“A federal judge ordered mediation Wednesday in the Archdiocese of Milwaukee’s bankruptcy case, saying she believed it was the best bet for resolving the hard-fought case and keeping more money from going to lawyers rather than sexual abuse victims.”
A report by Rwanda Initiative for Sustainable Development (RISD) has urged clerics to leverage the respect they command in society by mediating land-related disputes.
The number of Jewish women being denied a religious divorce is on the rise. In the orthodox Jewish community, “younger women with children and little money are forced to forgo financial payments or even custody in exchange for a get. “
Aaron, brother of Moses, was called a pursuer of peace (rodef shalom) and is recognized as Judaism’s first mediator. Mediation is deeply rooted in Judaism under laws of compromise and justice known as p’shara.
A boy and a girl shuffle along, stalked by the shadow of poverty, disease, violence, and death. They are on their way to work at their father’s shop; but it’s doubtful they’ll even make the short distance, let alone work in the shop for the day.
A couple of victims speak about their frustrating quest for adequate compensation for their emotional suffering: “Documents released this week by the Archdiocese of Milwaukee provide some of the first details on settlements paid to clergy sex abuse victims in southeastern Wisconsin. They show a few victims received large sums, but most did not — and many received nothing.”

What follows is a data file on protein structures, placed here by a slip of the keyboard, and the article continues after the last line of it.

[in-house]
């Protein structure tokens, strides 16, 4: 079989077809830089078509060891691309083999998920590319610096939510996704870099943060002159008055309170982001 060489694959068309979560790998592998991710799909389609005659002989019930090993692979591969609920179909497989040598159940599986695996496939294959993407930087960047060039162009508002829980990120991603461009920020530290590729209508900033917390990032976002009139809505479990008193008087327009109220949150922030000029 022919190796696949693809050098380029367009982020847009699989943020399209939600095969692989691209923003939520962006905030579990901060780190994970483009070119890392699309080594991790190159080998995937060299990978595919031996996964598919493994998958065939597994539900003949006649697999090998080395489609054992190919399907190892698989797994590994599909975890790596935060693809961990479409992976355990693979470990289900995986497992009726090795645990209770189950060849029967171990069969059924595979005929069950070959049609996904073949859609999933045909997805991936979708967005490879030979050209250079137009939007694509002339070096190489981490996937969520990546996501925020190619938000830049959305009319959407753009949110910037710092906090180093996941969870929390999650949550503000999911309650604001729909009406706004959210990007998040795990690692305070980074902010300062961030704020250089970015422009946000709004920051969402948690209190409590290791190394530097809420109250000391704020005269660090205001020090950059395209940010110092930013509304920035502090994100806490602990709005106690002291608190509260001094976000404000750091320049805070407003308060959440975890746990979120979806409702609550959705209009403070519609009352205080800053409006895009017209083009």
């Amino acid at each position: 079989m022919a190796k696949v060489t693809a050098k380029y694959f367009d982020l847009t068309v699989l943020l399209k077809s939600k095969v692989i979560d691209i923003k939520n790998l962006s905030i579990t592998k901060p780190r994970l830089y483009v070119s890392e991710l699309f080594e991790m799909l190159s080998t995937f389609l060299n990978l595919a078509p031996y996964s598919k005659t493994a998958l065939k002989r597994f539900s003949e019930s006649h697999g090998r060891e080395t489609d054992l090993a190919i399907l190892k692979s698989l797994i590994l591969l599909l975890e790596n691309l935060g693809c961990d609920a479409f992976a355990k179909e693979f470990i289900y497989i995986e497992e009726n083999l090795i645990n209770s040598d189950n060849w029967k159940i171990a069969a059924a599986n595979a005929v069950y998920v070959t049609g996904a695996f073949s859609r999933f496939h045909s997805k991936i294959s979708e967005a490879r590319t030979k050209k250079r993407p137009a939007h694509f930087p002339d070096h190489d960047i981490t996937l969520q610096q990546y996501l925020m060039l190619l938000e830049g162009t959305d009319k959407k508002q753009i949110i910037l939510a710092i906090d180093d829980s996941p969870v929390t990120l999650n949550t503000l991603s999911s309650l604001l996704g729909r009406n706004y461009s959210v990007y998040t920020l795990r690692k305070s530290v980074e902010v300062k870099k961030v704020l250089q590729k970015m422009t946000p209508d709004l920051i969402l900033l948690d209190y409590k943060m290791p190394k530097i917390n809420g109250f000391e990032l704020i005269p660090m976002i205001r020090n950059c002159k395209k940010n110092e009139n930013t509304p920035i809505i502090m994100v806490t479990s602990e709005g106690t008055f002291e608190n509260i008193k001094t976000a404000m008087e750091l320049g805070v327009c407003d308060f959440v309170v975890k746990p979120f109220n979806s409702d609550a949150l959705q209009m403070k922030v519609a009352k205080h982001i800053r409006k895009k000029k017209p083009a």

The day before election day, 150 gathered in a Catholic Church not for one last political rally but instead for an interfaith service. Rev. Jonathan Ahnquist of the First Lutheran Church of West Barnstable was prompted by “anxiety about how turbulent our country is” and about the hostility between extreme views and unwillingness to come together.
Albert Levis MD, Normative Publications, will present information on a scientific breakthrough which examines the unconscious as a measurable conflict resolution process. Essentially, “Analysis of patterns that repeat, of any sample of creativity, led to understanding the unconscious as the formal organization of emotions. We know this order as the plot and the moral of stories.”
Survivors of sexual abuse by clergy and the Archdiocese of San Francisco have created the “first-of-its-kind” policy on how to engage and empower in the healing process. The policy titled “Healing the Wounds of Clergy Sexual Abuse” was created by design in collaboration and not negotiation. The new program offers a wellness program with counseling and mediation and offers mediation in lieu of a litigated lawsuit to help address claims.